NHS Scotland learning disability employment: tools and guidance - easy read version

Easy read version of tools and guidance to support NHS Scotland to increase the number of the people employed with learning disabilities.

5. Advertising and Recruitment

A woman wearing a name badge looking thoughtful. There is a thought bubble coming out of her head with a question mark in it

To get your organisation ready for hiring people with a learning disability, it is helpful to start thinking about how you advertise and employ people.

A man looking at job adverts in a paper and looking worried and unsure

People with a learning disability are often unsure about applying for jobs. Pre-employment support will help to make them more confident.

An information sign, a happy face and a thumbs up symbol

Support given before applying for a job should be clear and accurate.


NHS Jobs logo with a question mark next to it

Advertising only on NHS Jobs might not reach everyone who might be able to do the job.

A man looking at a board with ‘Jobs’ written on it and lots of small pieces of paper stuck to it

Some examples of other ways to advertise jobs could include going to jobs fairs or sharing the advert with local organisations who work with people with learning disabilities.

Positive Action

A hand holding a document with ‘Equality Act 2010’ written on the cover

The Equality Act 2010 says you can take positive action to encourage applications from under-represented groups.

A sheet of paper with pictures of nine people on it. All of the people look different from each other. A hand is pointing at one of the people

At the point of making job offers, employers can also take positive action to pick candidates from a certain group. However, candidates have to be as qualified as each other.

Accessible Applications

A hand holding a Job Application Form. Under it there is a happy face and a thumbs up symbol

Applications need to be available in an accessible form. The main things to keep in mind are:

  • make easy read job descriptions and application forms – use clear simple language
  • have clear descriptions of the job and tasks that need to be done
  • do not ask for qualifications that are not directly related to the tasks of the job
  • be flexible in how candidates apply – offer alternative application formats.

Selection Process

A woman wearing a name badge looking thoughtful. There is a thought bubble coming out of her head with a question mark in it

You will need to think about your selection process to make sure that you are giving applicants the best chance to show their skills for the job. This may not be the usual interview-only format.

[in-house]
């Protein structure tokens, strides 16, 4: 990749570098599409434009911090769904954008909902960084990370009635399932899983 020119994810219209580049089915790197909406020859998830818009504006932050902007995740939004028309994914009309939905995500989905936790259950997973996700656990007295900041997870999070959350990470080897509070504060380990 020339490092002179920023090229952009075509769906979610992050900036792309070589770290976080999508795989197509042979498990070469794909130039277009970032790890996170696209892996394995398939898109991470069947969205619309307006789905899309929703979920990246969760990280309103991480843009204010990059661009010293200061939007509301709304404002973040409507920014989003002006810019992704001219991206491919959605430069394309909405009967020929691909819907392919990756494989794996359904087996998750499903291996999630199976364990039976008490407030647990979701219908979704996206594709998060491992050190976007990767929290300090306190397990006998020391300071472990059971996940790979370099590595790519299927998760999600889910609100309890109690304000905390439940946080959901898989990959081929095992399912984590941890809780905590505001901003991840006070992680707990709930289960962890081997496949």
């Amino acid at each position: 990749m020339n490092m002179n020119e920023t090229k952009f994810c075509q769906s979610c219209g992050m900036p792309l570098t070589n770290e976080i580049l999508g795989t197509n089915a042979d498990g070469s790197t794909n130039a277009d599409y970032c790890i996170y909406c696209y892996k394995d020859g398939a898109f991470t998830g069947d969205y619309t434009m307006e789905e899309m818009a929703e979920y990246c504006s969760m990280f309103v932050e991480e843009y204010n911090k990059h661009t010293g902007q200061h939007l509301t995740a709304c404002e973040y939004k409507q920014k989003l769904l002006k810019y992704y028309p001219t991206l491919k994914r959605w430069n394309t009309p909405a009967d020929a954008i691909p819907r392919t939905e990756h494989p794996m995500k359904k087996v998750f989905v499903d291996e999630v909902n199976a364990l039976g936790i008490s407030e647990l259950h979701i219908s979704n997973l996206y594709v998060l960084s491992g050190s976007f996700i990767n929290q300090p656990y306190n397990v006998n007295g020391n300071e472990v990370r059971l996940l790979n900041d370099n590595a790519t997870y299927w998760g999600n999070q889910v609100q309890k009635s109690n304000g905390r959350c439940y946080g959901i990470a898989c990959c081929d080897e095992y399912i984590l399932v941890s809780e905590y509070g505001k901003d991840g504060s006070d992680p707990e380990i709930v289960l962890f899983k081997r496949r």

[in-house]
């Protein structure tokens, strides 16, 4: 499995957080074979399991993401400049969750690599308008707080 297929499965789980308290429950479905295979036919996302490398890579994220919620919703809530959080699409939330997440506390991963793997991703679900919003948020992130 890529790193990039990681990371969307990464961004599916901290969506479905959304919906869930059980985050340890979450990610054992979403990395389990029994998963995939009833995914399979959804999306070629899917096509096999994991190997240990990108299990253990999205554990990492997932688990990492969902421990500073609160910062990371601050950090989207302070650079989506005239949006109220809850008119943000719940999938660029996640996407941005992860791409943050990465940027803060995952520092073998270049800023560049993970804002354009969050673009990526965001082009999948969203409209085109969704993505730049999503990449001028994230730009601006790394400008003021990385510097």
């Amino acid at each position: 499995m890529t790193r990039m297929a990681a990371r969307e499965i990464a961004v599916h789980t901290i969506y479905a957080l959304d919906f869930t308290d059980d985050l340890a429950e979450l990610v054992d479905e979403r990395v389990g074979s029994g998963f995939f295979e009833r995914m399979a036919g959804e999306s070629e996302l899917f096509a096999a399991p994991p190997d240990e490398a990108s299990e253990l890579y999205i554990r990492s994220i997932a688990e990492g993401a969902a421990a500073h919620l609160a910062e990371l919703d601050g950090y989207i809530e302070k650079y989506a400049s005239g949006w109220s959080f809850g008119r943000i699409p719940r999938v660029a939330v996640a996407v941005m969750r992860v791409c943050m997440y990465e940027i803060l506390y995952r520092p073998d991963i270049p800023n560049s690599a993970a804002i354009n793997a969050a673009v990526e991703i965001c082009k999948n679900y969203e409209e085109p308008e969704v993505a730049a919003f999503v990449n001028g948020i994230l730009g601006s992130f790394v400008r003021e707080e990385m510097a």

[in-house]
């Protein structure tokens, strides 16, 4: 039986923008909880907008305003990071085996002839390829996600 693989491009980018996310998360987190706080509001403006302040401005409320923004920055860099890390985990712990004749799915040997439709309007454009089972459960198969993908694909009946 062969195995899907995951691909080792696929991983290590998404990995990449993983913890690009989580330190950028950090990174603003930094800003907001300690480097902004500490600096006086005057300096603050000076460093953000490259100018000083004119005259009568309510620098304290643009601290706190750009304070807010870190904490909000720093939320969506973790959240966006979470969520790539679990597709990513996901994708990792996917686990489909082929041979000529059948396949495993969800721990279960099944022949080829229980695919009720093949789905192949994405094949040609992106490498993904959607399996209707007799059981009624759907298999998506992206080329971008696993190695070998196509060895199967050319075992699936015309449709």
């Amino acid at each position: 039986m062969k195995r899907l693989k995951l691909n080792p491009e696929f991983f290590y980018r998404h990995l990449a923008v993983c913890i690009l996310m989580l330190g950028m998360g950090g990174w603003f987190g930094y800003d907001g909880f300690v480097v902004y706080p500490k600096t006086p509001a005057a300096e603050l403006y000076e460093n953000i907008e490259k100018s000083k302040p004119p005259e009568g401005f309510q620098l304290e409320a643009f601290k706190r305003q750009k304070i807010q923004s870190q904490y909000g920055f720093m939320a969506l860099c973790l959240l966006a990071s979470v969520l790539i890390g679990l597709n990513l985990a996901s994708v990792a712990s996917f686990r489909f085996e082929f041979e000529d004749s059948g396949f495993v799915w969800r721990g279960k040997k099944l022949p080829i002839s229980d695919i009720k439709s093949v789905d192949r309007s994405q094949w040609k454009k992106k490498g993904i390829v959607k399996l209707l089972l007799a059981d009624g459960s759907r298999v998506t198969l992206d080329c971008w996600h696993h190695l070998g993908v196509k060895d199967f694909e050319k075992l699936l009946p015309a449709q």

Some examples of different process are:

A person sitting in front of a desk. Behind the desk are a man and a woman wearing name badges. Everyone looks happy and relaxed

  • use a centre where candidates can try different parts of the job
  • have an friendly atmosphere with a small panel
  • take more time for interviews
A man holding his hand up and speaking. There is a speech bubble coming from his mouth, with a question mark in it
  • think about giving the questions ahead of time
  • only ask questions about the job they have applied for
A diverse group of staff are sitting at a table, chatting and looking happy
  • do group exercises
  • have someone with a learning disability on the interview panel.

Getting to the Interview

A hand holding a sheet of paper with ‘Your Interview’ written at the top of it. The piece of paper also symbols and a map on it

Give clear instructions for how to get to where the interview is going to be in an easy read format. Tell the candidate who to contact when they arrive.

Feedback if Unsuccessful

A woman reading a letter and looking thoughtful. Under this is a hand filling in a Job Application form

It is good to give feedback to unsuccessful candidates so they can do better in future. For many people with learning disabilities this may be their first job interview. To stop them from losing confidence to apply for jobs again in future, give them positive and specific feedback on areas they can do better.

A young woman with a name badge, standing next to a man who is pointing at a board with ‘Training’ written on it

Additionally, managers can offer job trials or internships to help unsuccessful candidates build up their skill base.


Email: emma.weedon@gov.scot

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